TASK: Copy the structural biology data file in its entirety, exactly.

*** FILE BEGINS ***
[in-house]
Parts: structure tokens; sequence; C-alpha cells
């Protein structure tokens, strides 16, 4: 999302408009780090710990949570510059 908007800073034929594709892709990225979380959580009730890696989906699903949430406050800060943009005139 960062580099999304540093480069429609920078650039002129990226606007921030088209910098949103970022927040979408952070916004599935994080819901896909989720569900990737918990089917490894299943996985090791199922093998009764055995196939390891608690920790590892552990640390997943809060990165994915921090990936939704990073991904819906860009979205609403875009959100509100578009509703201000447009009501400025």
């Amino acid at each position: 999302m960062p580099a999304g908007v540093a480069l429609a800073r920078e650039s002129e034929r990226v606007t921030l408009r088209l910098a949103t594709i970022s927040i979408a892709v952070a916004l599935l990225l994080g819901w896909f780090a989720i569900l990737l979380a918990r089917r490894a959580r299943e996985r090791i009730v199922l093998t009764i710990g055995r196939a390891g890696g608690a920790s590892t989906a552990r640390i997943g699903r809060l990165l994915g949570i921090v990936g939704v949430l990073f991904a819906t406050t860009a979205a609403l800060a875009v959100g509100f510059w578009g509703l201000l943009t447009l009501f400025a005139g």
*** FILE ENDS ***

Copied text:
[in-house]
Parts: structure tokens; sequence; C-alpha cells
């Protein structure tokens, strides 16, 4: 999302408009780090710990949570510059 908007800073034929594709892709990225979380959580009730890696989906699903949430406050800060943009005139 960062580099999304540093480069429609920078650039002129990226606007921030088209910098949103970022927040979408952070916004599935994080819901896909989720569900990737918990089917490894299943996985090791199922093998009764055995196939390891608690920790590892552990640390997943809060990165994915921090990936939704990073991904819906860009979205609403875009959100509100578009509703201000447009009501400025």
């Amino acid at each position: 999302m960062p580099a999304g908007v540093a480069l429609a800073r920078e650039s002129e034929r990226v606007t921030l408009r088209l910098a949103t594709i970022s927040i979408a892709v952070a916004l599935l990225l994080g819901w896909f780090a989720i569900l990737l979380a918990r089917r490894a959580r299943e996985r090791i009730v199922l093998t009764i710990g055995r196939a390891g890696g608690a920790s590892t989906a552990r640390i997943g699903r809060l990165l994915g949570i921090v990936g939704v949430l990073f991904a819906t406050t860009a979205a609403l800060a875009v959100g509100f510059w578009g509703l201000l943009t447009l009501f400025a005139g």